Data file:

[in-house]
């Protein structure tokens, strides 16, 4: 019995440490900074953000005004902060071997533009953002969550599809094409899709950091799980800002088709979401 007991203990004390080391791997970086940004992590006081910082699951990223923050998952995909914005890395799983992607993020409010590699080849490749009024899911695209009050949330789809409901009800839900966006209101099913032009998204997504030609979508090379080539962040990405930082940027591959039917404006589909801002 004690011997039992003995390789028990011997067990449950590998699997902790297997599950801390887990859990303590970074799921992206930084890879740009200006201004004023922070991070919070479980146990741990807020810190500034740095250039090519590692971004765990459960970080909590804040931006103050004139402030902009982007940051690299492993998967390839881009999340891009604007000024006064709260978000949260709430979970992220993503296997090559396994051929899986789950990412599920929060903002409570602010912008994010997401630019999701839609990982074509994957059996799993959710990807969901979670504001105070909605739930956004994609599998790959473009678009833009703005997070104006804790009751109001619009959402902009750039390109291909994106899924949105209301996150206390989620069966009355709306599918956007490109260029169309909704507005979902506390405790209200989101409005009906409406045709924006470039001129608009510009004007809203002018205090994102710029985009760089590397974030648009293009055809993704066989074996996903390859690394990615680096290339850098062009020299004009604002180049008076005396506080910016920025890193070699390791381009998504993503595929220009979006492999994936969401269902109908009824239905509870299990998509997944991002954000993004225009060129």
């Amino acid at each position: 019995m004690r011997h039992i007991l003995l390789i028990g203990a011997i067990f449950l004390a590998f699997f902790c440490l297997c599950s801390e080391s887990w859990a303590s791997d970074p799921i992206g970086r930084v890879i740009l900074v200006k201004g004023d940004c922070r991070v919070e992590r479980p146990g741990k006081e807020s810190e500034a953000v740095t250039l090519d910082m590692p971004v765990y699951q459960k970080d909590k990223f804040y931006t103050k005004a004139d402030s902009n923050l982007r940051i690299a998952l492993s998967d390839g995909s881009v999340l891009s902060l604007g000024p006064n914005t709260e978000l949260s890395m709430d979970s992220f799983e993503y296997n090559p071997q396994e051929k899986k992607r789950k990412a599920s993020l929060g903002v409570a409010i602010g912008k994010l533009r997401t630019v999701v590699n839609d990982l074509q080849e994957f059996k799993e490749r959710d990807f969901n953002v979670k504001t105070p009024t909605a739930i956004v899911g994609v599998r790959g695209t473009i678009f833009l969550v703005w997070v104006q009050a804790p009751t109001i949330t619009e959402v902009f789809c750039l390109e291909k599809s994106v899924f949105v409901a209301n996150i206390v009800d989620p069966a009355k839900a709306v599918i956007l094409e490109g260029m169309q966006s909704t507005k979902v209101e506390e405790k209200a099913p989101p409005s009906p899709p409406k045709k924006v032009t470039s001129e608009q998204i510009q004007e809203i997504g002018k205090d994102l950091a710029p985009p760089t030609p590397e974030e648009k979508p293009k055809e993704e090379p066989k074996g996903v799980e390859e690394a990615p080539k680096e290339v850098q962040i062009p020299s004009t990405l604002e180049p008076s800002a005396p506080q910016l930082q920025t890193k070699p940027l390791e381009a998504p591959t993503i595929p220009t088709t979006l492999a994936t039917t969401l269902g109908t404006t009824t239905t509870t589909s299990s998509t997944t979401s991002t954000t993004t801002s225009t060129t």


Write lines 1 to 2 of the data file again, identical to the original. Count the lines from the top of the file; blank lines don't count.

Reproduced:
[in-house]
């Protein structure tokens, strides 16, 4: 019995440490900074953000005004902060071997533009953002969550599809094409899709950091799980800002088709979401 007991203990004390080391791997970086940004992590006081910082699951990223923050998952995909914005890395799983992607993020409010590699080849490749009024899911695209009050949330789809409901009800839900966006209101099913032009998204997504030609979508090379080539962040990405930082940027591959039917404006589909801002 004690011997039992003995390789028990011997067990449950590998699997902790297997599950801390887990859990303590970074799921992206930084890879740009200006201004004023922070991070919070479980146990741990807020810190500034740095250039090519590692971004765990459960970080909590804040931006103050004139402030902009982007940051690299492993998967390839881009999340891009604007000024006064709260978000949260709430979970992220993503296997090559396994051929899986789950990412599920929060903002409570602010912008994010997401630019999701839609990982074509994957059996799993959710990807969901979670504001105070909605739930956004994609599998790959473009678009833009703005997070104006804790009751109001619009959402902009750039390109291909994106899924949105209301996150206390989620069966009355709306599918956007490109260029169309909704507005979902506390405790209200989101409005009906409406045709924006470039001129608009510009004007809203002018205090994102710029985009760089590397974030648009293009055809993704066989074996996903390859690394990615680096290339850098062009020299004009604002180049008076005396506080910016920025890193070699390791381009998504993503595929220009979006492999994936969401269902109908009824239905509870299990998509997944991002954000993004225009060129």